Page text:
In late 2003 the reaction against the US invasion of Iraq began to develop into a full-blown insurgency. Groups coalesced from a variety of different backgrounds – ex-soldiers, tribal fighters, criminal gangs, ex-Iraqi intelligence officers and also radical Islamists from inside and outside Iraq. A ‘netwar’ cell-based insurgency with a broad strategic target set and access to a seemingly endless supply of weapons kept the US and Iraqi forces under intense pressure. In 2006 and 2007, the US forged alliances with the Sunni tribes, community and religious leaders and ex-Ba’athists and then brokered peace between those groups and the government in Baghdad. Now a third of Iraq is controlled by the Islamic State. How did we reach this point? Where did IS come from? How strong is IS militarily and as an organization? And what is the capacity of the Iraqi government to combat the threat it presents?
About the Speaker
Dr. Norman Ricklefs has worked in Iraq for a decade. He served in Iraq from 2005 to 2010 with the Australian and US governments. Dr Ricklefs served as a branch chief providing analytical support to the commanding general Coalition Forces during the period of sectarian civil war in 2006; then as political advisor to the Australian commanding general Iraq and Afghanistan in 2007; as advisor to the deputy head of the Iraqi Defence Ministry during the battle of Basrah in 2008; and finally as senior advisor to the Iraqi Minister of Interior from 2009-2010 during the period of transition as US forces withdrew from the cities and Iraq held its national election. Dr Ricklefs worked and traveled all over Iraq in his official duties. For his service in Iraq, Dr Ricklefs was awarded the US Department of Defense’s Outstanding Civilian Service medal, the US Department of Defense’s Commander’s Public Service medal and the Operational Service medal with clasp from the Australian Department of Defence.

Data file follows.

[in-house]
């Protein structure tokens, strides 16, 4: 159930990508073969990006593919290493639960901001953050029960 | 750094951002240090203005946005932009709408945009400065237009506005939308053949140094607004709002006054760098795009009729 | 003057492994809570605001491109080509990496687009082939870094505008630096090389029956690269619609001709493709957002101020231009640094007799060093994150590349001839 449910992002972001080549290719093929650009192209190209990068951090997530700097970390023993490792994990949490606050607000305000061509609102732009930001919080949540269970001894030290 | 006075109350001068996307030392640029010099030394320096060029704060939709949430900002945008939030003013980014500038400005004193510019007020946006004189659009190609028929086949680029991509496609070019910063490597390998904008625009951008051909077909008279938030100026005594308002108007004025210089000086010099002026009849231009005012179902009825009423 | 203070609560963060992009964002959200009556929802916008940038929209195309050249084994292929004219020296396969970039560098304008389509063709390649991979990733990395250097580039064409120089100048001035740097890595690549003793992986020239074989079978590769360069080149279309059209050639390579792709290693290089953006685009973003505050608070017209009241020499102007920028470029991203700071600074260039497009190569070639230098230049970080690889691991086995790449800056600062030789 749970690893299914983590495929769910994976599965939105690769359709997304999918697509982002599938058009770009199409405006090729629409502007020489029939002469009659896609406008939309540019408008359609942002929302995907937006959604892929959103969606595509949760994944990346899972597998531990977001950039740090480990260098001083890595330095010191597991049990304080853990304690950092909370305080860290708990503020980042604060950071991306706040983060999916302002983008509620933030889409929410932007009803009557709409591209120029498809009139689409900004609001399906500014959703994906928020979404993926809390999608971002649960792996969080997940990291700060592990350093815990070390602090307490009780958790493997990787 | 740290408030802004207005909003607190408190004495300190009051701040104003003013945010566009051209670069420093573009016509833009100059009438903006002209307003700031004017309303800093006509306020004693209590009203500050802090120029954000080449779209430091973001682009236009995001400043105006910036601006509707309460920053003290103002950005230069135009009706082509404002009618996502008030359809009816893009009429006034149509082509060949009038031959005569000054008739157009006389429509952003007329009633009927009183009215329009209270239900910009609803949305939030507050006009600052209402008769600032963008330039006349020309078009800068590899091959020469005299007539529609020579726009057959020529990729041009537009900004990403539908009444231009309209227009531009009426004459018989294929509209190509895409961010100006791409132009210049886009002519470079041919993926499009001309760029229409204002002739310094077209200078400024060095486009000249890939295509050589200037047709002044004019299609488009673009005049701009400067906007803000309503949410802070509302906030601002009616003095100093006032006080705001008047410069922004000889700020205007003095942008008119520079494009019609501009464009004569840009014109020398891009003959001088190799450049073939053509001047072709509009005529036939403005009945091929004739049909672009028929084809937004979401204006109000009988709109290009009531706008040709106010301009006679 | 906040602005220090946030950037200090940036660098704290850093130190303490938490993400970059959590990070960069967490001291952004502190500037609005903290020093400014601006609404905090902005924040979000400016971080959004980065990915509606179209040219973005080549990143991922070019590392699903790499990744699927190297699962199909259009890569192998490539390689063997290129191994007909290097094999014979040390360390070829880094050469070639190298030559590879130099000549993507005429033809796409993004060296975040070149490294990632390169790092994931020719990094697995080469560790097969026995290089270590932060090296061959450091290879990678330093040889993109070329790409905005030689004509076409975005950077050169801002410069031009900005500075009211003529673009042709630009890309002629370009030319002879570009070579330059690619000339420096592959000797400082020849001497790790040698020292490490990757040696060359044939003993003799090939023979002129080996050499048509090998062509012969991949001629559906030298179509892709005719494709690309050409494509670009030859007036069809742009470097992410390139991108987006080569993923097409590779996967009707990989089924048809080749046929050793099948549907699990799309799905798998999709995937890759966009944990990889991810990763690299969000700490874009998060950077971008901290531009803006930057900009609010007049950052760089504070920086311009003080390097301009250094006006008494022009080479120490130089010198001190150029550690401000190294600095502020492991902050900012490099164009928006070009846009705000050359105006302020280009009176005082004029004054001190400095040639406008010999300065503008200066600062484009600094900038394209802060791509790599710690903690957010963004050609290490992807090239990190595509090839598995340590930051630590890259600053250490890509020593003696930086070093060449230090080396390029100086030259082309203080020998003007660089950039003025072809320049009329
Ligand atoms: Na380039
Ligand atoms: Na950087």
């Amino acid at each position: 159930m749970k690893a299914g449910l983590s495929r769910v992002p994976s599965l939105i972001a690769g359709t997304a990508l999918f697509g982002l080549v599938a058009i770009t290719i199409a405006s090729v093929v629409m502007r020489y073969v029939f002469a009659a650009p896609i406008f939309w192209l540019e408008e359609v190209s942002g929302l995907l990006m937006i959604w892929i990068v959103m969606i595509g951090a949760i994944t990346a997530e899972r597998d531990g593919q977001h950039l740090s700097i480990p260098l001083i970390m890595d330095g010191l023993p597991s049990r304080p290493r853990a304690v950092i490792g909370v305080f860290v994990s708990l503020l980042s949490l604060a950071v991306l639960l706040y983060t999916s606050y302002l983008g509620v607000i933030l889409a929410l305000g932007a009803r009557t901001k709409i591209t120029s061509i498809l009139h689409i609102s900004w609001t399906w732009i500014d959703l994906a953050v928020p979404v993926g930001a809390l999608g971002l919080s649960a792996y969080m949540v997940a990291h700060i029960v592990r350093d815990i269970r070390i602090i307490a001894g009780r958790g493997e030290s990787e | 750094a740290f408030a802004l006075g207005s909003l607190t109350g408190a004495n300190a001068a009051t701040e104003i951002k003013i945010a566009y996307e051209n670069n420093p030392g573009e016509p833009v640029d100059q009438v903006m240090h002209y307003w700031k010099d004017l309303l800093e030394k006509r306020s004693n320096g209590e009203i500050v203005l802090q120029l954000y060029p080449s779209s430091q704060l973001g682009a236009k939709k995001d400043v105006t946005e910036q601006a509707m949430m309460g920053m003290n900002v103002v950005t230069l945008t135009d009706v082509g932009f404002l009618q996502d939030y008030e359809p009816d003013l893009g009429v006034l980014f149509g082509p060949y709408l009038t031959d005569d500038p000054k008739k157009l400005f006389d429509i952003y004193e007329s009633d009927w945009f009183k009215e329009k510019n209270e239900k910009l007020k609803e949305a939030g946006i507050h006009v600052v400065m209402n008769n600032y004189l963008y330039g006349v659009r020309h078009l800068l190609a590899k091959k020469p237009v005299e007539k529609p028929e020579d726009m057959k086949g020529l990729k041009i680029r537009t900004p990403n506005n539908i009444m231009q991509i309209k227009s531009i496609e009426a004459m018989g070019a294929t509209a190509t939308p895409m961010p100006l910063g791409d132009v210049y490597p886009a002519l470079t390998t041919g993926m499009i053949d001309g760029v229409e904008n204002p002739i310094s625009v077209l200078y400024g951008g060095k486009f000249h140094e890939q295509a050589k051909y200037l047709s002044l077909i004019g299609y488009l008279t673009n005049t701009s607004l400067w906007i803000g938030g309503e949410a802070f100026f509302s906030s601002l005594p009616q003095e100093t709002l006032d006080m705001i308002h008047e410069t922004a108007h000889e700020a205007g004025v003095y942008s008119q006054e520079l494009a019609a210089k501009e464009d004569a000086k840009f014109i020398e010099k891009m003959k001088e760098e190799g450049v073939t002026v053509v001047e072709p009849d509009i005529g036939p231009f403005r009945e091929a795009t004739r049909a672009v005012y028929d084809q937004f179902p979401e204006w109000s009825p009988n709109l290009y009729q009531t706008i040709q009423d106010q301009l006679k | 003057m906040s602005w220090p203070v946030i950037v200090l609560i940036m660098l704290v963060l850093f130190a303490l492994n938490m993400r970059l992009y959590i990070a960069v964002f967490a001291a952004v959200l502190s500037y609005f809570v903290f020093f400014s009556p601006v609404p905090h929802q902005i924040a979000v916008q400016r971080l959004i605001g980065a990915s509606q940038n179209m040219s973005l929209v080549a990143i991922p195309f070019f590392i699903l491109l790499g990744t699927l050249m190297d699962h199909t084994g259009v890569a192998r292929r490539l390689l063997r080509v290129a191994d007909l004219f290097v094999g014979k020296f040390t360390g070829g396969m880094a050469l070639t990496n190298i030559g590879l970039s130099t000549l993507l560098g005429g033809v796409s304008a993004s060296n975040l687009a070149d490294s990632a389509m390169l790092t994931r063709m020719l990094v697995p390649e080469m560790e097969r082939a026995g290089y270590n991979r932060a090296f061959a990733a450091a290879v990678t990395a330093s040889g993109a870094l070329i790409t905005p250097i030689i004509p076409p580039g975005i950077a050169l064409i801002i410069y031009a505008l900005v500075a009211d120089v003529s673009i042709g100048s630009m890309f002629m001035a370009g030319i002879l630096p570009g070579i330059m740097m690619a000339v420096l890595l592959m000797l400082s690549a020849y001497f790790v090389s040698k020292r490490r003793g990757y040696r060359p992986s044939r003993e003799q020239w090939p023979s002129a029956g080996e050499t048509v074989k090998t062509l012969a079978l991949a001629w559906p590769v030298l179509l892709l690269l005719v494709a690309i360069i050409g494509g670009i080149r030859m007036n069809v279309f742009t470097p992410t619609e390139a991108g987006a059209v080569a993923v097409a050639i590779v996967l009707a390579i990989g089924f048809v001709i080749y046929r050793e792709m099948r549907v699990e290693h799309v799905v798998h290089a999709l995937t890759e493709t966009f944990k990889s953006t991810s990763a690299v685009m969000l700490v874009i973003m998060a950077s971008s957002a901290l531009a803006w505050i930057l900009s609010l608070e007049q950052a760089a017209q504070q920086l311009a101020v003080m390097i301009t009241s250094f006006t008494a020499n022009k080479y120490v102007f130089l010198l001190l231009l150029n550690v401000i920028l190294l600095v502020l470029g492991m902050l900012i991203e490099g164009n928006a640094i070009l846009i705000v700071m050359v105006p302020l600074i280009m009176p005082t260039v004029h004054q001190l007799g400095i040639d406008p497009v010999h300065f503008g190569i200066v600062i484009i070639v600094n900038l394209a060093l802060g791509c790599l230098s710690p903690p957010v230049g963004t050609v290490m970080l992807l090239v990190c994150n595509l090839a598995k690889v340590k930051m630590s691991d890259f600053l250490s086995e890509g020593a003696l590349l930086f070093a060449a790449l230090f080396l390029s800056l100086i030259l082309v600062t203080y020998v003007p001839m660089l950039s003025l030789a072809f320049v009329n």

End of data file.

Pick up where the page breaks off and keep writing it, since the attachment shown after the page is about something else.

After leaving government service in 2011, Dr Ricklefs founded a consultancy and lobbying group in Dubai called Iraq Advisory Group and has been advising and lobbying on behalf of the oil and gas sector, banking sector, defense and security industry and also advising the US Government and Congress.IAG is mostly focused on lobbying the highest levels of the Iraqi Government. For example, IAG was responsible for preventing the expulsion of the foreign private security companies in 2012, it has negotiated and supported several large US defense deals with Iraq, and in 2014 successfully negotiated a joint venture on behalf of the Iraqi Ministry of Transport.
Dr Ricklefs has a PhD in history. Prior to his government service he taught history and philosophy at university level and worked as an archaeologist and historian – conducting fieldwork in Jordan, Syria, Lebanon and Egypt and publishing on the Middle East during the Roman period.
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